Trumpington Village Sign unveiled June 2010, designed by Sheila Betts.
Trumpington Local History Group
History of Trumpington Village
Hall: 1960s: Problems, Changes
Copyright © Trumpington Local History Group, 2009. Updated 9 June 2009
This is the eighth part of the history of Trumpington Village Hall. For an
introduction to the series, see
History of Trumpington Village Hall.
Continue with the next part of the history of Trumpington Village Hall.
Display panel about the history
of the Village Hall, Centenary
Exhibition, October 2008.
Photo: Stephen Brown.
Display panel about the history of the Village Hall, Centenary Exhibition, October 2008.
In 1962, the Trustees (chaired by F.W.W. Pemberton, later Sir Francis) formed a Management
Committee to control the affairs of the Hall, with E.N. Clark as Chairman and J.R. Harper as
Secretary/Treasurer. In May 1962, the Committee circulated a letter to residents with
information about the changes. They explained that the main hall was available for hire, but the
rear hall was devoted to a Social Club which was administered by the British Legion and was
open to membership by any adult male of Trumpington. The Committee identified a number of
problems, including the need for roof repairs, new flooring in the main hall, redecoration and
improved heating, lighting, kitchen facilities and toilets. They recognised that this work would
require major expenditure and that no appeal for funds had been made for 40 years, during
which time only the generous help of a few local residents had enabled the Hall to continue to
provide a social centre at low cost to users.

The problems were not resolved in the subsequent years. At the Committee meeting held on 20
October 1967, the Secretary read a letter received from the Secretary of the Men's Social Club,
complaining that the Club was now without heat, as both stoves were beyond repair, that the
toilet cistern was faulty, and some of the electrical switches were dangerous. The members of
the Club also wished to know the views of the Committee on the admission of ladies to the
Club. The Committee felt that two gas fires would be preferable to replace the old coke fires,
and authorised the installation up to a cost of £70, the gas supply to be metered with a 2/- slot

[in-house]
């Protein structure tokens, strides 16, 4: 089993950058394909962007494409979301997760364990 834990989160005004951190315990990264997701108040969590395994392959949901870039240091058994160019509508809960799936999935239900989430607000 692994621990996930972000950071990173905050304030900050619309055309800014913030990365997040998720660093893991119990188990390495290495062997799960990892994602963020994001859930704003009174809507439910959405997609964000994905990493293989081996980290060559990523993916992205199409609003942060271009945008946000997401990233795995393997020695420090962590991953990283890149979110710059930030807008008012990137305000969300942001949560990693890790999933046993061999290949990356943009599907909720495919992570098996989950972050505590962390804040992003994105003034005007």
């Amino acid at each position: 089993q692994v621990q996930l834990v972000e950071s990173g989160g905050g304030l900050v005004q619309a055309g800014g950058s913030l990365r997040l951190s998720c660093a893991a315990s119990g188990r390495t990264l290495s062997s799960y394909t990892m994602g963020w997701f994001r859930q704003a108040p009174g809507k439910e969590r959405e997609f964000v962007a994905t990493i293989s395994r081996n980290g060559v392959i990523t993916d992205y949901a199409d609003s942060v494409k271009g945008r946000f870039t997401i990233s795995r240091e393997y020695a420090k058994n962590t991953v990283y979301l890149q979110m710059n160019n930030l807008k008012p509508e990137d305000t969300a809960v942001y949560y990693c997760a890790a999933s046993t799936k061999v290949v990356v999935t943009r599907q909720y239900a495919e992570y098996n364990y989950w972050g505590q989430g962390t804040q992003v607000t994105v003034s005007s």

meter. With regard to the admission of ladies to the Club, there would arise difficulty as to
toilets, but the Committee saw no objection to visits by occasional lady guests!

The fuller resolution of the problems took another 10 years.
Memo about the Management Committee, prior to it being established, early 1962.
Memo about the
Management Committee,
prior to it being established,
early 1962. Source: Village
Hall archive.
Letter from the Committee to local residents, May 1962.
Letter from the Committee
to local residents, May
1962. Source: Village Hall
archive.
Friendship Club Christmas
Party, 1965. The
membership in 1965 stood
at 79, but there were often
visitors swelling the
numbers. Photo: Bert
Truelove.
For 60 years since the building of the hall in 1908, the northern boundary had been the track to
Manor Farm, with the farm itself across the track. In 1968-69, Manor Farm was demolished
and replaced with houses and a new road (Beverley Way) that threatened to encroach on the
front of the Hall. After concern about the effect of the road on the hall, it was agreed that the
line of the road would be amended to have less impact.
Manor Farm in the 1930s.
Manor Farm in the 1930s. Photo:
Rachel Tarry. Reproduced in
Trumpington Past & Present, p.
33.
Janet Brown and her cousins sitting on
the wall around Manor Farm, with the
Village Hall behind, mid-1960s. Photo:
Kathy Eastman. Reproduced in
Trumpington Past & Present, p. 34.
Letter about the re-alignment of the footpath which protects the frontage of the Hall.
Plan of the re-alignment of the footpath which protects the frontage of the Hall.
Letter from F.W.W.
Pemberton with revised
plan showing re-alignment
of the footpath which
protects the frontage of the
Hall. Source: Village Hall
archive.
Manor Farm and its surroundings, before demolition.
Manor Farm and its surroundings, before demolition.
The house to the
north of Manor
Farm, before
demolition, with the
new houses in
Beverley Way in the
background, c.
1973. Photo: Peter
Dawson.
Construction work on the transformation
of Manor Farm into Beverley Way, with
the Village Hall and Scout huts to the left,
1968. Photo: Peter Dawson.
Construction work on the transformation of Manor Farm into Beverley Way, with the Village Hall and Scout huts to the left, 1968.
Friendship Club Christmas Party, 1965.
Janet Brown and her cousins sitting on the wall around Manor Farm, with the Village Hall behind, mid-1960s.
The house to the
north of Manor
Farm, before
demolition, with
the Red Lion in
the background,
c. 1973. Photo:
Peter Dawson.